02-01-2002, 08:57 AM
I have been trading currencies for over 20 years.

I know very little regarding the fundamentals.You mentioned supply and demand.I don't know how you would measure it and quite frankly how would you know if your measurement was accurate?Like many things currencies trade(at least short term)because of market psychology.The Swiss Franc is a

good example.When there is extreme unrest in the world people pile into the Swiss.It's like if Europe goes down the tubes somehow they will survive.Some currencies are basically just rate

sensitive vs.the dollar,but you need to pick your spots.

02-01-2002, 09:04 AM
The bond futures and options are great markets.

Very liquid and lots of opportunities.Easy to scalp or do multi-way option plays.But I find the

best way to trade is to look at all the markets.

Recently the energies have been active as well as

the currencies.

02-01-2002, 12:33 PM

LOL...yes, I guess I am.

A market is a market. For me it's all in the charts. I do have a basic understanding of the markets I trade, but will never know enough to trade on the fundamentals, or the news. Every day I learn something new. That's why I enjoy reading the opinions here.

As for the copper market, I see it as a leading indictor for not only the metals in general, but the overall economy. The new contract started trading in 1988, and it's now testing the lows from 1999. A new low was put in at 60.50 (11/01 on the monthly chart). The bounce to the current price came on the news of the major producers closing mines, and cutting back production, mostly in S. America, but here as well. Came to fast for me and I missed the trade. (no open position here for me)

I'm told that they can operate at profit down to the 50.00 level, but have chosen not to. Well see.

FWIW I would not be surprised to see a test of the 60.00 level. Not a prediction, just an opinion.

Here's the chart: http://www.britefutures.com/BFCharts/BFChartMonthly.asp?symbol=HG

Here's an aside, the average mine produces 16 to 18 Million metric tons, at the rate the world uses copper we go through a mine a year. While there is a LOT of copper in the ground, it gets tougher and tougher to open new mines.

Have a great weekend,


02-01-2002, 12:45 PM
Hi wildbill,

The only Bonds I look at are the 30yr, ( for a while...lol) and 10yr. just to get an idea as to the direction of interest rates.

To tell you the truth, the thought of looking at the individual company's bonds never occurred to me /images/smile.gif

Thanks. I'll pay attention to some.

The Enron thing may bring some changes to the power of the rating agencies.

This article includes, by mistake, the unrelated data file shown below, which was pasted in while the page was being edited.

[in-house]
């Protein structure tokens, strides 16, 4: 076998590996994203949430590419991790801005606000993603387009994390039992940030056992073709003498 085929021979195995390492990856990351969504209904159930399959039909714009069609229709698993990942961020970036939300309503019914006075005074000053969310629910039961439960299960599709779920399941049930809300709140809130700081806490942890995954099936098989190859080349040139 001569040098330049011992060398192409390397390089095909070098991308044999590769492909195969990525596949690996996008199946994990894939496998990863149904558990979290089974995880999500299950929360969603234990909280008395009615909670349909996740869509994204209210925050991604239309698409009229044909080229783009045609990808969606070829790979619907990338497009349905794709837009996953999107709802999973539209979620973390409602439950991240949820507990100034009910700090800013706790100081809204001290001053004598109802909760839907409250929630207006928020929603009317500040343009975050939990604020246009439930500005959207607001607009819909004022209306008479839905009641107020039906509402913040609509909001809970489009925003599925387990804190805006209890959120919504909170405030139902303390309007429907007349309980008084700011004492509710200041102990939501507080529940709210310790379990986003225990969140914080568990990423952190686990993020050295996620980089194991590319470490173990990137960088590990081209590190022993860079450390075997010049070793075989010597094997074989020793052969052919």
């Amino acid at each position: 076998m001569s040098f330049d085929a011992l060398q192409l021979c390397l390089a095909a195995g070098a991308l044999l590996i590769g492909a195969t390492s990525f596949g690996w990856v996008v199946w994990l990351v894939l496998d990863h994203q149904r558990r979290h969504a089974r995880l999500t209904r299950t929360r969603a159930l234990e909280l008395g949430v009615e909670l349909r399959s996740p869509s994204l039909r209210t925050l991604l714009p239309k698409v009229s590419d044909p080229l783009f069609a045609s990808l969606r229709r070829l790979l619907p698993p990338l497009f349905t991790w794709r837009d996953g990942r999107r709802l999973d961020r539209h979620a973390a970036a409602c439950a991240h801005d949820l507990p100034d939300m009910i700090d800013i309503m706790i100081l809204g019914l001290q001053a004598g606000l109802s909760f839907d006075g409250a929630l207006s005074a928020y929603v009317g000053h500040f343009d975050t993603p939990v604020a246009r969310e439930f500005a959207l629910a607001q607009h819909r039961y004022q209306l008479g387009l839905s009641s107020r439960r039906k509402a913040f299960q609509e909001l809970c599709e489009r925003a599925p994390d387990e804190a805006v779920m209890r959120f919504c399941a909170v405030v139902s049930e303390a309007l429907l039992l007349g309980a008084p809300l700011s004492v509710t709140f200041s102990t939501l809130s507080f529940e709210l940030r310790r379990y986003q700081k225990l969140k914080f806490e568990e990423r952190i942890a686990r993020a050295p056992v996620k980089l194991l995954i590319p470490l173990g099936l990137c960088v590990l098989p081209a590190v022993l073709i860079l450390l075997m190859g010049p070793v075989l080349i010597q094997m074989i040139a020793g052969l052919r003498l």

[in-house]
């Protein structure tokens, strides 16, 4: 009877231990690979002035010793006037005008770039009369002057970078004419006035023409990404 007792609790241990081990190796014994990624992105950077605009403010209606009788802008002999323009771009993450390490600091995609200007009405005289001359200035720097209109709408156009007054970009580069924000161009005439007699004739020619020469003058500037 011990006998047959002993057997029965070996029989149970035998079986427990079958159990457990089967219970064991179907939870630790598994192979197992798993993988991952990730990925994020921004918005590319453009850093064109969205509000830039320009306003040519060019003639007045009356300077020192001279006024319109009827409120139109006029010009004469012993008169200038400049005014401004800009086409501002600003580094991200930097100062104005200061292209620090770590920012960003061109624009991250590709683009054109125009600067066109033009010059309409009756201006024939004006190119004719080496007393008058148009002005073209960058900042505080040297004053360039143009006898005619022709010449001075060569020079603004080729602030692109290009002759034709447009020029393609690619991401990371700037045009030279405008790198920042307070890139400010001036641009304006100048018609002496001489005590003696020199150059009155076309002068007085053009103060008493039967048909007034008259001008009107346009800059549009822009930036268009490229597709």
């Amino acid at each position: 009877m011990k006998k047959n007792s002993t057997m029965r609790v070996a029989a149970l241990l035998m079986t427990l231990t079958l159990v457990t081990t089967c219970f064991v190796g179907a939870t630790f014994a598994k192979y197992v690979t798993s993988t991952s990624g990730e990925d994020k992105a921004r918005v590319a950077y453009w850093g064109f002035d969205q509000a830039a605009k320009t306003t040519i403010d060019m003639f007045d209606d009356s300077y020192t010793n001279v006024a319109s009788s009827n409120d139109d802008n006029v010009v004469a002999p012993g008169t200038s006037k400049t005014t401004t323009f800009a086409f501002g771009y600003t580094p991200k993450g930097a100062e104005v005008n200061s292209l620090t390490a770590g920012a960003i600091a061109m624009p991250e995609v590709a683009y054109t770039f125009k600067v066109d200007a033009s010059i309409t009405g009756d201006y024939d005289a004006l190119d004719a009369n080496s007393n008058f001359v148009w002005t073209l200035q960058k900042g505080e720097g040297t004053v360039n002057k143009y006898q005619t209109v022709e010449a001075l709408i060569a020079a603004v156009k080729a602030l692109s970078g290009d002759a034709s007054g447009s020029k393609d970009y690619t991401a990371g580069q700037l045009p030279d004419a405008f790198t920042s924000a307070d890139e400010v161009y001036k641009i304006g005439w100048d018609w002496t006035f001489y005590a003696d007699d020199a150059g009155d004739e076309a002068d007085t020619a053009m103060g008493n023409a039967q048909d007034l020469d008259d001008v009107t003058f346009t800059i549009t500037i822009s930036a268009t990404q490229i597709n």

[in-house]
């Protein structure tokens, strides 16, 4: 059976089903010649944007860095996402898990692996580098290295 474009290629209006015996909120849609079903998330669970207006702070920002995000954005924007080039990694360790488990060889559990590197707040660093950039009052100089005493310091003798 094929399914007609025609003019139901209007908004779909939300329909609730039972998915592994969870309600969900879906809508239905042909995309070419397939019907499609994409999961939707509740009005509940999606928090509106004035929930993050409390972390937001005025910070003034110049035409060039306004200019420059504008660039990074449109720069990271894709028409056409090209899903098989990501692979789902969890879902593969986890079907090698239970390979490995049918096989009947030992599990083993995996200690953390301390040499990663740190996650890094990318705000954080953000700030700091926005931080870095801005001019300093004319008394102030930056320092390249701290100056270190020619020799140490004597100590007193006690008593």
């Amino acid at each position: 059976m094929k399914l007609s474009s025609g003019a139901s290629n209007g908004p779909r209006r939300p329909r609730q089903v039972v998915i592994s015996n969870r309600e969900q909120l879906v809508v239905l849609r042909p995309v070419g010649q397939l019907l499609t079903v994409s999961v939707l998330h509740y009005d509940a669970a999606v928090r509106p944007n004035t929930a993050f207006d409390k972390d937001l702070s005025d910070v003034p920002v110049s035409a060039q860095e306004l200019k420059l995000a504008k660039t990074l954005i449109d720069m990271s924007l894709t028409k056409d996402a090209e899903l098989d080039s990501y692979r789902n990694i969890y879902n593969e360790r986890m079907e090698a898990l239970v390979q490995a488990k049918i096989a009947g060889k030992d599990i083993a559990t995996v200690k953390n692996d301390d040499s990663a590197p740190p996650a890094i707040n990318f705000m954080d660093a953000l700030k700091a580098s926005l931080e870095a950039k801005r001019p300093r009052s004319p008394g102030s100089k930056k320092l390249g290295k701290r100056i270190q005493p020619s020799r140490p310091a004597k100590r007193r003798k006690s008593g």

Have a great weekend,


02-01-2002, 01:02 PM
Hi Dr.Bill,

For some reason I'm just not comfortable with the Bonds, If I were to use this vehicle. I just know I'd go broke in a day and a half...lol... or less.

As for the options, I find them very complicated, when used correctly. Leg in, leg out, buy, sell, plus all that Greek.

Good wishes to you,


02-01-2002, 01:21 PM
If you are sure you would go broke can I use you as a contra-indicator? LOL...and best of luck

in your trades.I don't mind saying what I have traded recently.I didn't do a lot and I have

an exit strategy if I am wrong. I have been sellin the Feb 10 dollar puts on CPN stock.

(eLROY..thanks for the recomm..I am using interactivebrokers.com.) I have been selling them

for the last few days between (60 and 110)If the stock goes thru 10 bucks at expiration I will start selling the March or April 10 dollar calls.

I am NOT recommending this trade.I am just getting my toes wet as I typically trade options on futures.Good luck trading all!

02-01-2002, 07:25 PM
Flows and positioning are quite important in the short term currency markets. They won't necessarily tell you where the market will go but they can give you a useful insight into the balance of risks. Your example about the Swiss franc is most interesting... the recent rally following Sep 11 was partly driven by psychology but market positioning was a major element. Many hedge funds and other money managers had short Swiss franc long dollar/Euro positions due to the interest rate differential. After Sep 11, the fear that the US dollar would sell off caused a lot of leveraged and speculative money to close out their short Swiss franc trades causing it to rise. Also, Switzerland is a very substantial net creditor and in times of crisis there is a trend to domestic currencies which adds to the effect.

I do think you can successfully trade currencies on fundamentals but only if you are willing to take a very long horizon(maybe 5-10 years). In the short term, they are driven much more by supply and demand which on the large investment banks really have access to.

02-01-2002, 07:49 PM
Well, corporate bonds are very sensitive to any kind of information or rumour... more so recently following Enron. Also liquidity is often not that good in many names so jumps can be quite large. I think a lot of exciting innovation is happening in this sector though.. a lot of interest in option-style valuation. A corporate bond can be viewed as a short put on the company's assets. The KMV model which uses this approach has outperformed S&P and Moody's in accuracy. And also, the whole credit derivatives sector continues to expand and with it new products.

02-01-2002, 08:00 PM